Whether you’re looking to hire professional painting contractors or want to try your hand at painting yourself, you’ve probably given some thoughts to sandblasting that wall before you spread on the paint. And if you haven’t, you should!
But before you go hiring or renting out commercial sandblasting equipment, get the facts. Here’s everything you should know about blasting techniques and methods.
Why do I need to sandblast?
A sandblaster is often used to thoroughly clear away dirt and debris from a surface before applying paint so that nothing gets permanently stuck underneath there. Sanding can also level out spackling spots, joint-compound patches, or flatten the areas around an existing nail hole so that your paint goes on as smoothly as possible.
What exactly is being blasted here?
The name “sandblasting” is actually a little deceiving these days. Though the technique first started in the 1870s using — yes — sand, health concerns about the inhalation of sand particles have caused manufacturers of commercial sandblasting equipment to change their tunes.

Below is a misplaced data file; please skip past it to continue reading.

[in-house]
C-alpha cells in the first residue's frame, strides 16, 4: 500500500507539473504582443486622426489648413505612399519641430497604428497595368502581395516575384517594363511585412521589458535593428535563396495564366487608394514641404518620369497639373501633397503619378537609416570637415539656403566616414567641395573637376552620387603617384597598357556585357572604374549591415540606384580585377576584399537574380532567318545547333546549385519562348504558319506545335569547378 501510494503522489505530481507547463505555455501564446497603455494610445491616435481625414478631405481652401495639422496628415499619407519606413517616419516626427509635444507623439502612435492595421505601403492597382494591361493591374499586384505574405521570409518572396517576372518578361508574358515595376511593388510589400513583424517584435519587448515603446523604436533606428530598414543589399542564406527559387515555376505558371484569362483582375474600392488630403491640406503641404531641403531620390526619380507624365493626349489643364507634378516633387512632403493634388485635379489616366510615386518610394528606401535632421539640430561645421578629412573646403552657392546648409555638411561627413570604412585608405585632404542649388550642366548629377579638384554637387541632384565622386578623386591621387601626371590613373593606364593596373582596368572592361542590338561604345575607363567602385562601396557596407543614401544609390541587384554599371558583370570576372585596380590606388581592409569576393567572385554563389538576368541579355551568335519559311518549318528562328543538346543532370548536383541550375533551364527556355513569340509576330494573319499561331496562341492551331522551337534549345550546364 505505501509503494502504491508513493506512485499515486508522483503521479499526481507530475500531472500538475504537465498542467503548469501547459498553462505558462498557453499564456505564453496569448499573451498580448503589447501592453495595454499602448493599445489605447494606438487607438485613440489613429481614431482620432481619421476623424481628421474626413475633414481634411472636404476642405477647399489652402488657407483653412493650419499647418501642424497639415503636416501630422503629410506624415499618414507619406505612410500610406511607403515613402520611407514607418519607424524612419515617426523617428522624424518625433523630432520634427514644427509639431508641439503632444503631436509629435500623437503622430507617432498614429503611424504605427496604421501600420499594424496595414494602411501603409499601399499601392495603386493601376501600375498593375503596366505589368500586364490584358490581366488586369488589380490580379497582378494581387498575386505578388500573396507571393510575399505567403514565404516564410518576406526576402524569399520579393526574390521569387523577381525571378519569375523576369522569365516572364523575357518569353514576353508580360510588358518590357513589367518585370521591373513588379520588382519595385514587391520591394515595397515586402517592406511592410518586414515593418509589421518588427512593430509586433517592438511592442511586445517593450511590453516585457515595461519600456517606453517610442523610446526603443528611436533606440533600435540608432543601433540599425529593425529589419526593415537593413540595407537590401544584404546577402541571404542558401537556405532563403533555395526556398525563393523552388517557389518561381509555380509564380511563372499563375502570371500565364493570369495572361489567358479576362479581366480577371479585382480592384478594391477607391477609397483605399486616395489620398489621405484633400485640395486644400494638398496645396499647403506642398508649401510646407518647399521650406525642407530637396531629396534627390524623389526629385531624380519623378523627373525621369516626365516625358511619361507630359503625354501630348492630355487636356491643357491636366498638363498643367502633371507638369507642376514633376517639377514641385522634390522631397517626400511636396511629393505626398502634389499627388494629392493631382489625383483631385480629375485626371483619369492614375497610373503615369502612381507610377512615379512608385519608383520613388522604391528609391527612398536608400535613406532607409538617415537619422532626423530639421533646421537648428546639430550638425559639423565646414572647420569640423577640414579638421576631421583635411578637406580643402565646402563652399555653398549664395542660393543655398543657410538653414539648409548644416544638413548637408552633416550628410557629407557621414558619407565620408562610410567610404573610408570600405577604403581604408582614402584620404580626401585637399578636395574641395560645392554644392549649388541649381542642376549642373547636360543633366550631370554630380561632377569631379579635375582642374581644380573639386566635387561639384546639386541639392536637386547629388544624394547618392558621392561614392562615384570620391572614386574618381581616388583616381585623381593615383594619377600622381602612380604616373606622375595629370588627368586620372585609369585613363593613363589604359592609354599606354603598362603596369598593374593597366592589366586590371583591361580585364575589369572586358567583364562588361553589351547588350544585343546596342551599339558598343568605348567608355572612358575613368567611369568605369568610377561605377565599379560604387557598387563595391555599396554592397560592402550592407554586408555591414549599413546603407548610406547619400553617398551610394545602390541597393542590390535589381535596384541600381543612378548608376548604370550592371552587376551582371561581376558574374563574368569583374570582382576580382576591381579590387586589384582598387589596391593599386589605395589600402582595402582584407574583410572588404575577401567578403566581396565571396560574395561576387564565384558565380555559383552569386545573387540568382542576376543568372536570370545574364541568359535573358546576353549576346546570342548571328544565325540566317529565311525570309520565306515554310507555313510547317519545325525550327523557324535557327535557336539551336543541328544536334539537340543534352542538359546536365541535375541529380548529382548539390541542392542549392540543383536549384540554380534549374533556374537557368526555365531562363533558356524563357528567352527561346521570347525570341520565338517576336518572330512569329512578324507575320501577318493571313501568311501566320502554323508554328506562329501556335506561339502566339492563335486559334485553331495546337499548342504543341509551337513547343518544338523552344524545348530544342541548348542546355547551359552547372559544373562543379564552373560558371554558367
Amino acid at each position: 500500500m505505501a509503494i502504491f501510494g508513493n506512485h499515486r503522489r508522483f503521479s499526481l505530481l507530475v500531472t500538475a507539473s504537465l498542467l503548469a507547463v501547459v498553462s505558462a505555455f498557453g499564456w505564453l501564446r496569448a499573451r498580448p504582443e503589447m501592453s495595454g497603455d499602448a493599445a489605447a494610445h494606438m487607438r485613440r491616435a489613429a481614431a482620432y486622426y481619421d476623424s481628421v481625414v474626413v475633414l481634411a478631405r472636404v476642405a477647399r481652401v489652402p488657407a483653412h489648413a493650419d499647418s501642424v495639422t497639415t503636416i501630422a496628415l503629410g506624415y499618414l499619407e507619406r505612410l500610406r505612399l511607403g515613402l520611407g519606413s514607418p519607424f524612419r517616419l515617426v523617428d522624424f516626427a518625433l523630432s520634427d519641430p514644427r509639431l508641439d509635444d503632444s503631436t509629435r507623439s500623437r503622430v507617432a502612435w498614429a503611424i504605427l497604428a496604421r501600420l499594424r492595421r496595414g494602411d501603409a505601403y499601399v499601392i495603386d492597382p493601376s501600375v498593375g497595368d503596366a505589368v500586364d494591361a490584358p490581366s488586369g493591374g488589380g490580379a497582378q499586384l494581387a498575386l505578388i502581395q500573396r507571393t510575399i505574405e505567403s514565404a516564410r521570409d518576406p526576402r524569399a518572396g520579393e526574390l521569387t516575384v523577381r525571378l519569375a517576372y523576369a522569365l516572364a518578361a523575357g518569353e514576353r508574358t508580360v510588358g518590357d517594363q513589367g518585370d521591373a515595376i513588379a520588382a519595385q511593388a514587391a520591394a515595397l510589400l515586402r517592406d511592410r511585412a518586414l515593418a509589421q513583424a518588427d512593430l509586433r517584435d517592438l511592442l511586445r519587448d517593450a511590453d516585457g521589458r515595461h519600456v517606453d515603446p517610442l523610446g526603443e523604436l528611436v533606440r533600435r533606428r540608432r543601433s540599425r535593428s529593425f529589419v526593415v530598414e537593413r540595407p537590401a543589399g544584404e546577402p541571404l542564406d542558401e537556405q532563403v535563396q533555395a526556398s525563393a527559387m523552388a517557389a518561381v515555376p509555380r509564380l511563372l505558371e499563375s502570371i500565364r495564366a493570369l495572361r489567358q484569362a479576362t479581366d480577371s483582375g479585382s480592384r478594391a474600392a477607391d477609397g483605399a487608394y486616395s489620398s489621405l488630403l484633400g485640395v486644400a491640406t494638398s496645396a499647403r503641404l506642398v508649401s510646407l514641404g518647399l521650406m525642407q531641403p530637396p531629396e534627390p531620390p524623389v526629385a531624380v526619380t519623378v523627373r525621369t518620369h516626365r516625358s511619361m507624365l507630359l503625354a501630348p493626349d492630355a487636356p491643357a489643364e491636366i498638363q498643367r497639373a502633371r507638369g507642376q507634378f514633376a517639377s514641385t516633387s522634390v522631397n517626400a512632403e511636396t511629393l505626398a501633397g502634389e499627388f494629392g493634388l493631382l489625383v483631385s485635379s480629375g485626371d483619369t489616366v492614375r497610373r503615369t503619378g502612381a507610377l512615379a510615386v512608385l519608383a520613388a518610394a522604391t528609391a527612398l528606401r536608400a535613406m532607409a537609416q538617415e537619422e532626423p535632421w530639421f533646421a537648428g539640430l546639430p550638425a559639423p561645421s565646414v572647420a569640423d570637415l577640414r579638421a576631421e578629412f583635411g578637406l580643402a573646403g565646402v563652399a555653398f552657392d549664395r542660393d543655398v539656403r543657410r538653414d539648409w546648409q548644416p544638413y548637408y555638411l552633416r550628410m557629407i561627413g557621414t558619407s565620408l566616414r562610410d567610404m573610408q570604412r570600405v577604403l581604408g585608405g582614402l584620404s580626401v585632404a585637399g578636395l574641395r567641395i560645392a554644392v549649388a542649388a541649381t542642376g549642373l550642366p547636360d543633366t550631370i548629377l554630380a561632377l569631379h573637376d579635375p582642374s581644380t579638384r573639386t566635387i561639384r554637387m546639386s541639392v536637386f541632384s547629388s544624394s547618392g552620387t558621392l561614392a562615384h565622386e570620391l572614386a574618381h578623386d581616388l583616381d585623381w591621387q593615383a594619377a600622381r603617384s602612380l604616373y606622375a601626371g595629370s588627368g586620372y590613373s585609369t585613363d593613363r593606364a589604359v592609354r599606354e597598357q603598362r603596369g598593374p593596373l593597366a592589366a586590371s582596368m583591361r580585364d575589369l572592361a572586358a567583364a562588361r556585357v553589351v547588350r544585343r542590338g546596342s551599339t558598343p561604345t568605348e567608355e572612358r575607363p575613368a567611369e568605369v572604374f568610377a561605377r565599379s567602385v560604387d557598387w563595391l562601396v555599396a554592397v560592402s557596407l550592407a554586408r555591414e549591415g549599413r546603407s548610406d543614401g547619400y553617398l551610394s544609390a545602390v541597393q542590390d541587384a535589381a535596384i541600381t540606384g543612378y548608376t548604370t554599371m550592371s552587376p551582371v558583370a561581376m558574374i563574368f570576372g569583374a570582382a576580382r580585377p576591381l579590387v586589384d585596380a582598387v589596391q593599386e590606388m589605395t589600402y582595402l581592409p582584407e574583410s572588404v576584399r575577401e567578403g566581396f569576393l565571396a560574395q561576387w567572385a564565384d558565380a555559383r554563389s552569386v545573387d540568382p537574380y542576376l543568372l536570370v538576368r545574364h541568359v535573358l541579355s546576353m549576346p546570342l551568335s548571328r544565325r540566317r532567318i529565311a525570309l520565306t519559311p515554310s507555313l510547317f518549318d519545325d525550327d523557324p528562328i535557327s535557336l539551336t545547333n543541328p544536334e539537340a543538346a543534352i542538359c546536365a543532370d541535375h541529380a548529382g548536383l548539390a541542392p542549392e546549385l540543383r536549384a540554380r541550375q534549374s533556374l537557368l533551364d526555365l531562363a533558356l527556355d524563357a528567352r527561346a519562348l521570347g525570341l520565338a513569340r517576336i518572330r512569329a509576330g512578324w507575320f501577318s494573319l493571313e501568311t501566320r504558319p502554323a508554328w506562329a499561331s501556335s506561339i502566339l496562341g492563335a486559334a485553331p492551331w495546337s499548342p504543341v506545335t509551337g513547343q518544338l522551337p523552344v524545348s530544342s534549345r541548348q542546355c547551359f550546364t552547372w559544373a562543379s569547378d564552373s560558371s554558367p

Today, other weird things are actually used instead of sand: walnut shells, corn cob, baking soda, or coconut shells. But the principle is the same. At any rate, always wear protective equipment before you start blasting away!
How much will it cost?
The cost of equipment varies depending on what you need to use it for. Commercial sandblasting equipment for professional-quality jobs isn’t going to be cheap by any means — so if you can’t find a place to rent, you’re probably better off hiring someone else to do the job for you.
How do I use it?
Obviously, you always want to follow the instructions given to you by a manufacturer. But in general, using a sandblaster requires little more than hooking up the appropriate nozzle to its compressor, enclosing your area (and equipping yourself with protection), and blasting away. Just remember — don’t actually use sand!
Painting isn’t as easy a job as it sounds, especially if you want to do things right. Sometimes, you have to remove the flaking paint, caulk, and prime in addition to sandblasting to ensure a smooth finish.
In the end, if you don’t want to do the work, there are some 316,200 people in the U.S. working as professional painters or painting contractors who would be happy to do the job for you!